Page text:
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PM says UK can still leave with no deal and fails to deny asking EU nations to block extension

Boris Johnson has ramped up speculation that he is planning to bypass a law that stops the UK from crashing out of the EU without a deal.

The prime minister told the BBCs The Andrew Marr Show that Britain can still leave the bloc on 31 October despite the passing of the Benn Act, which aims to prevent a no-deal Brexit by forcing him to ask Brussels for a delay.

He also failed to deny holding talks with EU heads of state to request they block any request for a Brexit extension.

Despite outrage this week after he repeatedly labelled the Benn Act the surrender bill, Johnson described himself as a model of restraint in what has been described as an increasingly toxic political atmosphere.

During the interview on The Andrew Marr Show on the first day of the Conservative party conference in Manchester, Johnson also refused to apologise for using the word humbug in response to the MP Paula Sherriffs complaint that she has received death threats, claiming he had been discussing a different point.

On whether he had declared an interest when public money was given to the company run by his close friend Jennifer Arcuri when he was mayor of London, he said he had acted with propriety.


What does a no-deal or WTO-rules Brexit mean?

At 11pm UK time on 31 October the UK would, by default, become a third country in terms of relations with the EU, with no overarching post-Brexit plan in place and no transition period. The UK would no longer be paying into the EU budget, nor would it hand over the 39bn divorce payment.

The UK would drop out of countless arrangements, pacts and treaties, covering everything from tariffs to the movement of people, foodstuffs, other goods and data, to numerous specific deals on things such as aviation, and policing and security. Without an overall withdrawal agreement each element would need to be agreed. In the immediate aftermath, without a deal the UK would trade with the EU on the default terms of the World Trade Organization (WTO), including tariffs on agricultural goods.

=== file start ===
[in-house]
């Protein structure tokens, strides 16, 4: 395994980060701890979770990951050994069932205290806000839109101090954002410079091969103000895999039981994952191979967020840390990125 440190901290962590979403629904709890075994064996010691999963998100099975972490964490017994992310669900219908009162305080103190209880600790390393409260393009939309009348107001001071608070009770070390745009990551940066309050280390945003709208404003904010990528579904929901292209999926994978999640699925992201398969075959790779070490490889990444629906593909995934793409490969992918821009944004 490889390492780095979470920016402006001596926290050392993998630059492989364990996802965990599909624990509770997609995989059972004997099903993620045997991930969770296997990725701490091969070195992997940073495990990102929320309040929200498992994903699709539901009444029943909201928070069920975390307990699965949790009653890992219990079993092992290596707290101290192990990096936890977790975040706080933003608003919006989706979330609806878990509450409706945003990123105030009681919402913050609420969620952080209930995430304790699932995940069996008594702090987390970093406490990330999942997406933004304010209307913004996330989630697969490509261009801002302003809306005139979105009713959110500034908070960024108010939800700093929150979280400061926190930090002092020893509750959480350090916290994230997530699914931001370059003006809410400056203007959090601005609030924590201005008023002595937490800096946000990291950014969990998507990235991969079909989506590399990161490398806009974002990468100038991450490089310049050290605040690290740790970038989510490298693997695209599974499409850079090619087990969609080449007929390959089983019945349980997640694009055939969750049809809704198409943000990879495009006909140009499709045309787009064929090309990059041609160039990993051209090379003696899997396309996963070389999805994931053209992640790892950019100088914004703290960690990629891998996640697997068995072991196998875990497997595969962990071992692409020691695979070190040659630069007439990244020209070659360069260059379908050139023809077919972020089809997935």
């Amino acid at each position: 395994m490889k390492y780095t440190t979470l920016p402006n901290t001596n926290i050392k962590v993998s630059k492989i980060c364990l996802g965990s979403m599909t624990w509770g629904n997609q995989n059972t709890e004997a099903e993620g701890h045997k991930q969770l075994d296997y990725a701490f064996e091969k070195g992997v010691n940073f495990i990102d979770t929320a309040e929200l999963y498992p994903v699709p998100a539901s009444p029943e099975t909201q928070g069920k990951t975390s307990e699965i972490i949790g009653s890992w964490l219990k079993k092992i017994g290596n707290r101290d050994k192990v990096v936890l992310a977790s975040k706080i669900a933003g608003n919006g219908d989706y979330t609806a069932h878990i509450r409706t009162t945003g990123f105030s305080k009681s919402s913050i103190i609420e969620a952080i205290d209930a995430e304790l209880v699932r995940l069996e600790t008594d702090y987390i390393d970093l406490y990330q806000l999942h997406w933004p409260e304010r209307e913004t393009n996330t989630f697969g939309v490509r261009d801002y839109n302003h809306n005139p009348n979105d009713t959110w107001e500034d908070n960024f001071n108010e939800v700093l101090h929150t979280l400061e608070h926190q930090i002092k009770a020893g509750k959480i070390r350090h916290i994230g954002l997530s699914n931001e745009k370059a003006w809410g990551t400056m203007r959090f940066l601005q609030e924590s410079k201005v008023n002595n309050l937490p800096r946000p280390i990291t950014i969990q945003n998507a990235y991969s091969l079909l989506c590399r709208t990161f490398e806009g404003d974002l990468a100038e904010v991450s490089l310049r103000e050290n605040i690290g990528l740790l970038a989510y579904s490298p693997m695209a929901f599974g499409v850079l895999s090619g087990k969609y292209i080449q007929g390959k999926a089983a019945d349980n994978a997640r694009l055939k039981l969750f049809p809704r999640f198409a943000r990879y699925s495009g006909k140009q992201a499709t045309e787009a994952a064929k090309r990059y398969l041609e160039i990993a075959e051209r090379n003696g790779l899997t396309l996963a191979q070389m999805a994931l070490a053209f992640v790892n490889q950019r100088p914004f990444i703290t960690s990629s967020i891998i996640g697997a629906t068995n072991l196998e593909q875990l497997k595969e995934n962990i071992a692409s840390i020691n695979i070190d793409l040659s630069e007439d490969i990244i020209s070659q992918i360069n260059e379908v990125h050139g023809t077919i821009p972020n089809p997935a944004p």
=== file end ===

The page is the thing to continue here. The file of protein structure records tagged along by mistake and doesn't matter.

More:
The UK government has already indicated that it will set low or no tariffs on goods coming into the country. This would lower the price of imports making it harder for British manufacturers to compete with foreign goods. If the UK sets the tariffs to zero on goods coming in from the EU, under WTO most favoured nation rules it must also offer the same zero tariffs to other countries.

WTO rules only cover goods they do not apply to financial services, a significant part of the UKs economy. Trading under WTO rules will also require border checks, which could cause delays at ports, and a severe challenge to the peace process in Ireland without alternative arrangements in place to avoid a hard border.

Some no-deal supporters have claimed that the UK can use article 24 of the General Agreement on Tariffs and Trade (Gatt) to force the EU to accept a period of up to 10 years where there are no tariffs while a free trade agreement is negotiated. However, the UK cannot invoke article 24 unilaterally the EU would have to agree to it. In previous cases where the article has been used, the two sides had a deal in place, and it has never been used to replicate something of the scale and complexity of the EU and the UKs trading relationship.

The director general of the WTO, Roberto Azevdo, has told Prospect magazine that in simple factual terms in this scenario, you could expect to see the application of tariffs between the UK and EU where currently there are none.

Until some agreements are in place, a no-deal scenario will place extra overheads on UK businesses eg the current government advice is that all drivers, including lorries and commercial vehicles, will require extra documentation to be able to drive in Europe after 31 October if there is no deal. Those arguing for a managed no deal envisage that a range of smaller, sector-by-sector, bilateral agreements could be quickly put into place as mutual self-interest between the UK and EU to avoid introducing or to rapidly remove this kind of bureaucracy.